Question:I have a fish i don't know if you guys know about it but its called a pleco they eat fruits and vegetables but acidic ones aren't good for them or my water so i want you to name me all the acidic ones so i can avoid this right now all i am feeding them is Cucumbers and Zucchini but i would like there to be a variety of fruits and veggies in there diet. lol na they aren't extinct maybe your thinking of something else...Here's mine http://www.youtube.com/watch?v=LDIyahPI9Xg .... and thanks for all the help guys

Answers:http://www.angelfire.com/az/sthurston/acid_alkaline_foods_list.html this site lists a TON of acidic fruits and veggies (and a bunch of other foods) so maybe it will help i know strawberries are really acidic too :)

From Youtube

SMASHING FRUIT! :Smashing a bunch of fruit to the tune of Mr. Roger's Neighborhood. How lovely! MORE VIDEOS www.youtube.com TWITTER www.twitter.com FACEBOOK www.facebook.com ITUNES itunes.apple.com In broad terms, a fruit is a structure of a plant that contains its seeds. The term has different meanings dependent on context. In non-technical usage, such as food preparation, fruit normally means the fleshy seed-associated structures of certain plants that are sweet and edible in the raw state, such as apples, oranges, grapes, strawberries, juniper berries and bananas. Seed-associated structures that do not fit these informal criteria are usually called by other names, such as vegetables, pods, nut, ears and cones. In biology (botany), a "fruit" is a part of a flowering plant that derives from specific tissues of the flower, mainly one or more ovaries. Taken strictly, this definition excludes many structures that are "fruits" in the common sense of the term, such as those produced by non-flowering plants (like juniper berries, which are the seed-containing female cones of conifers), and fleshy fruit-like growths that develop from other plant tissues close to the fruit (accessory fruit, or more rarely false fruit or pseudocarp), such as cashew fruits. Often the botanical fruit is only part of the common fruit, or is merely adjacent to it. On the other hand, the botanical sense includes many structures that are not commonly called "fruits", such as bean pods, corn kernels, wheat grains ...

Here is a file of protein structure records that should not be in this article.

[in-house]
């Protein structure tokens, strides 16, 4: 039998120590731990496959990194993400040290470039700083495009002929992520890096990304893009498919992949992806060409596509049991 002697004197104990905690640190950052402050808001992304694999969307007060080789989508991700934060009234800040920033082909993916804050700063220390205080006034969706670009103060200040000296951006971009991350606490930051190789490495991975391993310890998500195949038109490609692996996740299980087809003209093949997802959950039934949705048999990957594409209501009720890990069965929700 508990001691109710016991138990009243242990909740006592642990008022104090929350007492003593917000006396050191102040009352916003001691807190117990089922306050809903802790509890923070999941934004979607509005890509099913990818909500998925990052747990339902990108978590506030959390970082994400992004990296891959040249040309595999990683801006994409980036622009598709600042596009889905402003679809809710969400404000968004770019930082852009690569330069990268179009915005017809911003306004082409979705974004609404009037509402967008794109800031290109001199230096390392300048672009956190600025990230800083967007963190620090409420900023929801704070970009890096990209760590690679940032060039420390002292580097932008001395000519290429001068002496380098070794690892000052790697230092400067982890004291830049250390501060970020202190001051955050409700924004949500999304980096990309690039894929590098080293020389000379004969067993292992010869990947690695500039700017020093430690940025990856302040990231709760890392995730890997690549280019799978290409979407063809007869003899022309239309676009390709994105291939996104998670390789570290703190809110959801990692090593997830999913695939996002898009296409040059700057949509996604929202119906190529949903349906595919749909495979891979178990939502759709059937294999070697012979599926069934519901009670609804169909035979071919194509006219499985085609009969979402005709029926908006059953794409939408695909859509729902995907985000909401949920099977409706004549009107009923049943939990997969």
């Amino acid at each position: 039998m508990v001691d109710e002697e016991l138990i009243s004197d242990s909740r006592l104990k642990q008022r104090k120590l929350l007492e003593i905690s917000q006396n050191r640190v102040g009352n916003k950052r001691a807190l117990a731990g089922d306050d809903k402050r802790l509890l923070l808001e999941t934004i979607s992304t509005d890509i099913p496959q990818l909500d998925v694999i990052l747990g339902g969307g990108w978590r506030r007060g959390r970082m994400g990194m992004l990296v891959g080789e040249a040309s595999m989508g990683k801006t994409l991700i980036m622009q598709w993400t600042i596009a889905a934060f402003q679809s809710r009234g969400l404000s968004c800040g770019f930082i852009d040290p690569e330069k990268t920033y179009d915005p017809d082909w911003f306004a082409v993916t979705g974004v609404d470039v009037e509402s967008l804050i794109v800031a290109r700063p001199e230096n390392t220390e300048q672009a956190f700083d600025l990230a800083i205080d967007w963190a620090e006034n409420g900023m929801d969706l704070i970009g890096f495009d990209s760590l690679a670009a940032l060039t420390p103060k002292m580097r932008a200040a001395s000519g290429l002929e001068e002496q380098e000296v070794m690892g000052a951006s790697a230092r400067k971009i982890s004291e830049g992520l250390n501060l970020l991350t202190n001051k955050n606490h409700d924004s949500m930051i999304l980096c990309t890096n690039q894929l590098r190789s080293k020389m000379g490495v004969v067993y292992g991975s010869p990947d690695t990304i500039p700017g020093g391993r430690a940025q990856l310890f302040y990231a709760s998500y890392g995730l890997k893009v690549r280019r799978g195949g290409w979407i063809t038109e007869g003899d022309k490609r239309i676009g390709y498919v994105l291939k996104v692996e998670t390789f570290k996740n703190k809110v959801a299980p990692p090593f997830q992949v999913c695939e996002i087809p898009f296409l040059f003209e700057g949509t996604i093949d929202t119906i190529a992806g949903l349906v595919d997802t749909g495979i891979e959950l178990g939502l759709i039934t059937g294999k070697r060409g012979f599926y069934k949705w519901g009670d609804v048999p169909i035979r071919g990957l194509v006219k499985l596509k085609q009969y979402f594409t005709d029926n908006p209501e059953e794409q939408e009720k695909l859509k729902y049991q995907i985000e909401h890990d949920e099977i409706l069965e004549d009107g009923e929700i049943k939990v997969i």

Dave Sheehan Eats a Fruit :In broad terms, a fruit is a structure of a plant that contains its seeds. The term has different meanings dependent on context. In non-technical usage, such as food preparation, fruit normally means the fleshy seed-associated structures of certain plants that are sweet and edible in the raw state, such as apples, oranges, grapes, strawberries, juniper berries and bananas, or the similar-looking structures in other plants, even if they are non-edible or non-sweet in the raw state, such as lemons and olives. Seed-associated structures that do not fit these informal criteria are usually called by other names, such as vegetables, pods, nut, ears and cones. In biology (botany), on the other hand, a "fruit" is a part of a flowering plant that derives from specific tissues of the flower, mainly one or more ovaries. Taken strictly, this definition excludes many structures that are "fruits" in the common sense of the term, such as those produced by non-flowering plants (like juniper berries, which are the seed-containing female cones of conifers[1]), and fleshy fruit-like growths that develop from other plant tissues close to the fruit (accessory fruit, or more rarely false fruit or pseudocarp), such as cashew fruits. Often the botanical fruit is only part of the common fruit, or is merely adjacent to it. On the other hand, the botanical sense includes many structures that are not commonly called "fruits", such as bean pods, corn kernels, wheat grains, tomatoes, and many more ...